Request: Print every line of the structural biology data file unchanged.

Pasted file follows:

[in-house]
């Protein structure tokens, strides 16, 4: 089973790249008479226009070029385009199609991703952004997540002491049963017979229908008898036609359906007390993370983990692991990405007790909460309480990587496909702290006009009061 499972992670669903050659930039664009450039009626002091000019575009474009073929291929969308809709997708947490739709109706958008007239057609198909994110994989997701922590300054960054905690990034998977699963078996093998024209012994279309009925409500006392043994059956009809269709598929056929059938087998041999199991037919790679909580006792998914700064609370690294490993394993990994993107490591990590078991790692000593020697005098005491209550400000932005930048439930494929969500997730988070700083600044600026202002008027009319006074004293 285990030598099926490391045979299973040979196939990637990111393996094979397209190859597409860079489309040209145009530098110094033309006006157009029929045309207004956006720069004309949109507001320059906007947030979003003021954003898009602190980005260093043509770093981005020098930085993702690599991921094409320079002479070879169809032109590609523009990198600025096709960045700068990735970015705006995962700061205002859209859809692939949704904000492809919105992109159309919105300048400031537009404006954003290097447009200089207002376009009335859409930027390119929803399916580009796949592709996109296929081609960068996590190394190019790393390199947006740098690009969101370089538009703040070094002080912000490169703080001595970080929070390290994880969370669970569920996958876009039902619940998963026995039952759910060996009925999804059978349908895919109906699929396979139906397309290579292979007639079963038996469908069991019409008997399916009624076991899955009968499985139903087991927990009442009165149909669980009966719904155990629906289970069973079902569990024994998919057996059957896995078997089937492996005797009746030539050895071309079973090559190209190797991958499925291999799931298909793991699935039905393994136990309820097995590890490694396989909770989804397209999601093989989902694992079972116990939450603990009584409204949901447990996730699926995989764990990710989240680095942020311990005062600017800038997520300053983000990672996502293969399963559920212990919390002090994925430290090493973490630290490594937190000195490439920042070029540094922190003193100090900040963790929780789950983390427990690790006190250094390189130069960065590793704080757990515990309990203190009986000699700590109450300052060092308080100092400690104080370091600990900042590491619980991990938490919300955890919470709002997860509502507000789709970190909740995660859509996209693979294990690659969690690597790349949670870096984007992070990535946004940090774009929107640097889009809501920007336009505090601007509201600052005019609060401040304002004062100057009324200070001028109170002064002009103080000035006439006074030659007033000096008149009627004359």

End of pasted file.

[in-house]
């Protein structure tokens, strides 16, 4: 089973790249008479226009070029385009199609991703952004997540002491049963017979229908008898036609359906007390993370983990692991990405007790909460309480990587496909702290006009009061 499972992670669903050659930039664009450039009626002091000019575009474009073929291929969308809709997708947490739709109706958008007239057609198909994110994989997701922590300054960054905690990034998977699963078996093998024209012994279309009925409500006392043994059956009809269709598929056929059938087998041999199991037919790679909580006792998914700064609370690294490993394993990994993107490591990590078991790692000593020697005098005491209550400000932005930048439930494929969500997730988070700083600044600026202002008027009319006074004293 285990030598099926490391045979299973040979196939990637990111393996094979397209190859597409860079489309040209145009530098110094033309006006157009029929045309207004956006720069004309949109507001320059906007947030979003003021954003898009602190980005260093043509770093981005020098930085993702690599991921094409320079002479070879169809032109590609523009990198600025096709960045700068990735970015705006995962700061205002859209859809692939949704904000492809919105992109159309919105300048400031537009404006954003290097447009200089207002376009009335859409930027390119929803399916580009796949592709996109296929081609960068996590190394190019790393390199947006740098690009969101370089538009703040070094002080912000490169703080001595970080929070390290994880969370669970569920996958876009039902619940998963026995039952759910060996009925999804059978349908895919109906699929396979139906397309290579292979007639079963038996469908069991019409008997399916009624076991899955009968499985139903087991927990009442009165149909669980009966719904155990629906289970069973079902569990024994998919057996059957896995078997089937492996005797009746030539050895071309079973090559190209190797991958499925291999799931298909793991699935039905393994136990309820097995590890490694396989909770989804397209999601093989989902694992079972116990939450603990009584409204949901447990996730699926995989764990990710989240680095942020311990005062600017800038997520300053983000990672996502293969399963559920212990919390002090994925430290090493973490630290490594937190000195490439920042070029540094922190003193100090900040963790929780789950983390427990690790006190250094390189130069960065590793704080757990515990309990203190009986000699700590109450300052060092308080100092400690104080370091600990900042590491619980991990938490919300955890919470709002997860509502507000789709970190909740995660859509996209693979294990690659969690690597790349949670870096984007992070990535946004940090774009929107640097889009809501920007336009505090601007509201600052005019609060401040304002004062100057009324200070001028109170002064002009103080000035006439006074030659007033000096008149009627004359």